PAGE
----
San Diego musician Joshua White is the most exciting young pianist I’ve heard in the last 30 years -- and I’ve heard them all. There. I’ve said it. Seriously, I’ve caught Jason Moran, Brad Mehldau, Aaron Parks, Danilo Perez and Gerald Clayton, for instance, in the last two years, and to my ears, Mr. White displays a singular genius that extends far past mere virtuosity and straight into the indescribable.
On Dec. 13, White assembled a quartet featuring tenor saxophonist Ben Schachter, bassist Dave Marr and LA drummer Dan Schnelle for a wide-open set of exploratory praxis based upon the Miles Davis classic album Live at the Plugged Nickel.
This was a bold idea. That album is widely acknowledged for its elliptical dissemination of reconstructive, on-the-fly decision-making over material that serves as a springboard into improvisation at its purest level.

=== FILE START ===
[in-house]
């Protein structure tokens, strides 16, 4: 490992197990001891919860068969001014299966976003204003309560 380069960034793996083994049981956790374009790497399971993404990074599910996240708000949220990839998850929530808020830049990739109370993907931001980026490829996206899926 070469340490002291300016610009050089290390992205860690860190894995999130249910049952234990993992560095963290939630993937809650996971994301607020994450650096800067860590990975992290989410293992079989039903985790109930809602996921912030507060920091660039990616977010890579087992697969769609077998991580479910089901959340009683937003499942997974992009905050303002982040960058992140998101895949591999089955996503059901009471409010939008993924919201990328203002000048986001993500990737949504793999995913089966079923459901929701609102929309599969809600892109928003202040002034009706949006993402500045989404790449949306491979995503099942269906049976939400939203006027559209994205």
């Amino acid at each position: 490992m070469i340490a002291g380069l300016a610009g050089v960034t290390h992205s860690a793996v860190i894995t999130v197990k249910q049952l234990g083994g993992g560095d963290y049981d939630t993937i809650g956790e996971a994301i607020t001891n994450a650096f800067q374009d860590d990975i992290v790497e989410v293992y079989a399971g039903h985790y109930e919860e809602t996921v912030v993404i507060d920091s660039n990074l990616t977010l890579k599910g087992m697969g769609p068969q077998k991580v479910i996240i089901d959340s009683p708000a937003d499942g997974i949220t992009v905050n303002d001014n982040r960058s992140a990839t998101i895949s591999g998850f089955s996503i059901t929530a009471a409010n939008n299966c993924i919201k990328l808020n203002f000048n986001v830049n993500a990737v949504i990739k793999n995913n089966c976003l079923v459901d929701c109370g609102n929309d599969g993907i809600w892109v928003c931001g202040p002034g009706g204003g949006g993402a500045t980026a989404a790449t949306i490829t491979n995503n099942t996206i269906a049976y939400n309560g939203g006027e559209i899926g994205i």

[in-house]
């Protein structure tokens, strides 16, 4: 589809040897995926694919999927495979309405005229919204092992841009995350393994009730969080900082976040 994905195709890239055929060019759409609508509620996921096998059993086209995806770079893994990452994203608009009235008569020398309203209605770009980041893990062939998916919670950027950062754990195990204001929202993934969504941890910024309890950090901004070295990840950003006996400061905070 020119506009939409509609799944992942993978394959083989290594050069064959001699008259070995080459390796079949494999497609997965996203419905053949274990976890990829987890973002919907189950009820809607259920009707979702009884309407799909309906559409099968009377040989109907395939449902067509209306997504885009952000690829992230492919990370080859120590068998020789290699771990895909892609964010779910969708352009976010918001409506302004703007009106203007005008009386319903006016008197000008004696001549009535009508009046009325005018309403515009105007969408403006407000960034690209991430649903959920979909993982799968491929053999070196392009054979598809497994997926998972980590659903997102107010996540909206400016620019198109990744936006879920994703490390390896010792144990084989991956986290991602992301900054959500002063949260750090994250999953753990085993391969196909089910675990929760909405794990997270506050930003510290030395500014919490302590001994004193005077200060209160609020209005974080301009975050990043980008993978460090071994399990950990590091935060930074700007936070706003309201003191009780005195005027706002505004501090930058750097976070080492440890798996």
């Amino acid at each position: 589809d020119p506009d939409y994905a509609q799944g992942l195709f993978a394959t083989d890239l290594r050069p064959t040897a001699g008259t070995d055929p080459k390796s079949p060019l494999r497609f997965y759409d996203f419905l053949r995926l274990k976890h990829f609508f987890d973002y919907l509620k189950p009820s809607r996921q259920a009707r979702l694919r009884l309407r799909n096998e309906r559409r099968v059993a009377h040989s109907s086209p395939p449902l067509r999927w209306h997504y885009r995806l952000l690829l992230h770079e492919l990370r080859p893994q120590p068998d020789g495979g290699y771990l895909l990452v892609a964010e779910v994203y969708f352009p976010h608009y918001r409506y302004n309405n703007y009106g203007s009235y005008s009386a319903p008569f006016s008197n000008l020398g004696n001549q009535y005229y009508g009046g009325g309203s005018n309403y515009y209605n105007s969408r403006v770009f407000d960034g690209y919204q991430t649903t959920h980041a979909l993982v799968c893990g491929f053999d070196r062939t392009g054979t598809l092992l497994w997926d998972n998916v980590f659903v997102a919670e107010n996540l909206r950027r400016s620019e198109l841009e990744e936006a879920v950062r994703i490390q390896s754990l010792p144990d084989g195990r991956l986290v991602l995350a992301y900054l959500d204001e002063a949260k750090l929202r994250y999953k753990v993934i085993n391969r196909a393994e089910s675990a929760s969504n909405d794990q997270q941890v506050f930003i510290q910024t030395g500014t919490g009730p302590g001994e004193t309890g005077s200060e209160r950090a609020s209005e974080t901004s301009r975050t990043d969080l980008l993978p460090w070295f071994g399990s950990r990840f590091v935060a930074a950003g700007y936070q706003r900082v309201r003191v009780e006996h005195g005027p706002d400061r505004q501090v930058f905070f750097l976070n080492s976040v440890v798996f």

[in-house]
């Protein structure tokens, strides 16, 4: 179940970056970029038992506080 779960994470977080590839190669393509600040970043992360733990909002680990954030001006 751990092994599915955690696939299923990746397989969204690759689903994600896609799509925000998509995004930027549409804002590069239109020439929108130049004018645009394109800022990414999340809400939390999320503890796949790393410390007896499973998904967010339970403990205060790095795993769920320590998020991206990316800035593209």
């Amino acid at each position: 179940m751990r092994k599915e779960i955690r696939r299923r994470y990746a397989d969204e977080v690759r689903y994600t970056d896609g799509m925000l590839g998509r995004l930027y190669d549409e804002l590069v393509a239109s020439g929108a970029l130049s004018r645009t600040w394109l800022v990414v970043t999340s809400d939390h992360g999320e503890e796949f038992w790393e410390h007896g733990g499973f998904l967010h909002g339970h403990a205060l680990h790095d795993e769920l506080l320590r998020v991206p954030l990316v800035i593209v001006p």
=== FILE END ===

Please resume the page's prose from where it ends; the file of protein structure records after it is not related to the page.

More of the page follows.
Music. Community. Culture.
Beginning alone with pastoral harmonies, White soon hammered broken fragments into a knotty dissertation, and when Marr entered with rubbery glissand,i Schnelle and Schachter followed with a vortex tension that permeated the room. Only after a wholly satisfying, open-ended squall did a recognizable melody emerge, eventually coalescing into the Sonny Rollins tune "Oleo."
Each member got his moments in the spotlight -- from Marr’s woody asides to the screaming multiphonics of Schachter to the broken-time heroics of Schnelle, who continues to remind me of a young Tony Williams in his ability to shake things up.
Then, of course, there was White, whose power, swing and absolute command of the instrument enables him to transmit ideas at the speed of neurons firing. White traces the wide arc of dissonance to rhapsody with a seamless invention that is both distinctive and mind-boggling.
Robert Bush Robert Bush is a freelance jazz writer who has been exploring the San Diego improvised music scene for more than 30 years.